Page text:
3. Eliasson, L., Clifford, S., Mulick, A., Jackson, C., & Vrijens, B. (2020). How the EMERGE guideline on medication adherence can improve the quality of clinical trials. British Journal of Clinical Pharmacology, 86(4), 687-697.
  4. Pullar, T., Kumar, S., Tindall, H., & Feely, M. (1989). Time to stop counting the tablets?. Clinical Pharmacology & Therapeutics, 46(2), 163-168.
  5. El Alili, M., Vrijens, B., Demonceau, J., Evers, S. M., & Hiligsmann, M. (2016). A scoping review of studies comparing the medication event monitoring system (MEMS) with alternative methods for measuring medication adherence. British journal of clinical pharmacology, 82(1), 268-279.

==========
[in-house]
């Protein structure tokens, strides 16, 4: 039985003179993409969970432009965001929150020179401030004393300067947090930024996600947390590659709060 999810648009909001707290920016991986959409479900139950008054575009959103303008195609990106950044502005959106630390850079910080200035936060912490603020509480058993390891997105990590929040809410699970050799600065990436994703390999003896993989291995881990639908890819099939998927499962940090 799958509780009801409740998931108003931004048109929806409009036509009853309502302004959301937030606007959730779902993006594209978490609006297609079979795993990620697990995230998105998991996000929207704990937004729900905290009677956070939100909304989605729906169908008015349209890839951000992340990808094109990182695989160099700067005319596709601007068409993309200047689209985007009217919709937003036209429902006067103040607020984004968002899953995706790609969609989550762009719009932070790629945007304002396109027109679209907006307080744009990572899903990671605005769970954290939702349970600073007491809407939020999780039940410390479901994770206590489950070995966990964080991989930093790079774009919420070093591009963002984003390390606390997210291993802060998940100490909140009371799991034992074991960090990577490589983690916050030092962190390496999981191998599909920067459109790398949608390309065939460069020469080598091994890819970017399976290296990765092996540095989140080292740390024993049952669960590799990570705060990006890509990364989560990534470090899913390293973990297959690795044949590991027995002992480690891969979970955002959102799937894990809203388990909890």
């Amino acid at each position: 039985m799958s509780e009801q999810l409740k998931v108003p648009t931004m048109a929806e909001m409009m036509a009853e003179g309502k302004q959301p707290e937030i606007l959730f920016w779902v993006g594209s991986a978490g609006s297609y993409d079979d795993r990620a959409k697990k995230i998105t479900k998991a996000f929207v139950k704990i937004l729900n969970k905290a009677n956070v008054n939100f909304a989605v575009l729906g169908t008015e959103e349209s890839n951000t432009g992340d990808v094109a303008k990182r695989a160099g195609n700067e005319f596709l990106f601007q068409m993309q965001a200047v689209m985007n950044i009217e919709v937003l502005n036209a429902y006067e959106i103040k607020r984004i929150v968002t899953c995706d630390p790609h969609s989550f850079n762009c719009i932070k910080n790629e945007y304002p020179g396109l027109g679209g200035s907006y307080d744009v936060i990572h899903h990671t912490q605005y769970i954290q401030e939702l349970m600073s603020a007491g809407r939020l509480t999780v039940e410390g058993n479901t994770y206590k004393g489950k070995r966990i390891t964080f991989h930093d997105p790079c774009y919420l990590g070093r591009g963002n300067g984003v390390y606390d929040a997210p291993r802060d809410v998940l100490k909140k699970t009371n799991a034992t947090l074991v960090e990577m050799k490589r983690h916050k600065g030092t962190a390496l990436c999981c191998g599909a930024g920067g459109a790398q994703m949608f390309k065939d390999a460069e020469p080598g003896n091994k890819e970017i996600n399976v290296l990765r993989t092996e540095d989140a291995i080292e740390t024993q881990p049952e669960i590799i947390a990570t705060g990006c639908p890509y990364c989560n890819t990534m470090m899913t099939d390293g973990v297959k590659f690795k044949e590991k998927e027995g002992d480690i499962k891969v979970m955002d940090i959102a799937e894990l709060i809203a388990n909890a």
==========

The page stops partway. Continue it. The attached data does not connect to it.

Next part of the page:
6. Podsadecki, T. J., Vrijens, B. C., Tousset, E. P., Rode, R. A., & Hanna, G. J. (2008). “White coat compliance” limits the reliability of therapeutic drug monitoring in HIV-1—infected patients. HIV clinical trials, 9(4), 238-246
  7. El Alili, M., Vrijens, B., Demonceau, J., Evers, S. M., & Hiligsmann, M. (2016). A scoping review of studies comparing the medication event monitoring system (MEMS) with alternative methods for measuring medication adherence. British journal of clinical pharmacology, 82(1), 268-279.